RogerBW's Blog

The Prisoner of Limnos, Lois McMaster Bujold 06 October 2018

2017 short fantasy novel in the World of the Five Gods (formerly known as Chalion). This one follows directly from Penric's Mission and Mira's Last Dance; Penric, and the exiled general Adelis and his widowed sister Nikys whom Penric was escorting, are safely in their new home, but it turns out that Nikys's mother (it's complicated) has been imprisoned in order to get leverage on the general.

That motivation is actually the weakest point, because one simply can't see it working. First, the people who locked her up aren't doing anything about it; the message telling our heroes about it is smuggled from Adelis's former fiancée (from before his exile etc.). When were the bad guys planning to act? Second, if they eventually did do something about it, it couldn't possibly have the desired effect: if they told Adelis something like "come back to be executed and we'll let her go", after what they've already done to him, he couldn't possibly trust them, and he'd probably end up leading an army against them.

Which is unfortunate, but it's only motivation; the point of the book is Penric's and Nikys' journey back into the Empire to rescue Nikys' mother from what in our world would be called a convent, a temple and pilgrimage centre high on a rocky island. And the book is back on form after the slight disappointment of Mira's Last Dance: Nikys finally gets her gumption back, and at long last there's plenty of Desdemona as well as of Penric.

There are also three very interesting new characters, whom I'd like to see more of in future: Nikys' mother, Adelis' fiancée, and her body-servant, a eunuch forcibly "retired" from the Imperial civil service. Perhaps they're all a bit too good to be true, but I do get tired of reading about nasty and broken people all the time and it's pleasant sometimes to meet grown-ups who are capable of working out what might make them happy and then trying to do something about it.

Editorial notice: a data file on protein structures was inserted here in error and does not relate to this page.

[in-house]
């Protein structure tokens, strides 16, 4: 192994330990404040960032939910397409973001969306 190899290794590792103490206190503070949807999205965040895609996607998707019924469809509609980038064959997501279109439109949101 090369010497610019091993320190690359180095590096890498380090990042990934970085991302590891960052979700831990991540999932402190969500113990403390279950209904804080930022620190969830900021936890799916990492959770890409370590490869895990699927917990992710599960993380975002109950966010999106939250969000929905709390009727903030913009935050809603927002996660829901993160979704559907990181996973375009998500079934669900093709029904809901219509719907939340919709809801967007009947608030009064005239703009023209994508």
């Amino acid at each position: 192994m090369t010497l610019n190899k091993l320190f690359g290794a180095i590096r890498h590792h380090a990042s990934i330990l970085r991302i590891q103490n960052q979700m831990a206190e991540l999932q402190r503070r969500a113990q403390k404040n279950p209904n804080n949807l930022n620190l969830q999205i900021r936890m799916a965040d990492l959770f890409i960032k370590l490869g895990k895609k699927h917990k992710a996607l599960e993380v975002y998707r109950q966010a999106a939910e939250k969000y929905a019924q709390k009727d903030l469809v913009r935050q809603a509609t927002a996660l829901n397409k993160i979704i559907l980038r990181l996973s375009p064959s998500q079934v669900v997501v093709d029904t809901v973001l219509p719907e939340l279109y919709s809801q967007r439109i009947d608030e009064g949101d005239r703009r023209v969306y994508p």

The actual action is almost secondary: yes, there are plans, and some of them go wrong and require improvisation, but the opposition here is basically non-magical and major threats are somewhat lacking. Penric starts to feel quite like Miles Vorkosigan at times, particularly in the reactions he generates in those round him. But none of this is bad; I've read Bujold I wasn't impressed by (the Sharing Knife series), and this isn't it.

I am not aware of any plans for further books, and it would be reasonable to bring the sequence to a close here – though there's an obvious narrative gap between Penric's Fox (when he's just going to start serious study of medicine) and Penric's Mission (when he's burned out on medicine and has been shuffled to a different patron). What exists now comes to roughly 230,000 words, which while it's longer than any of Bujold's novels is well within the tolerances for a single-volume publication.

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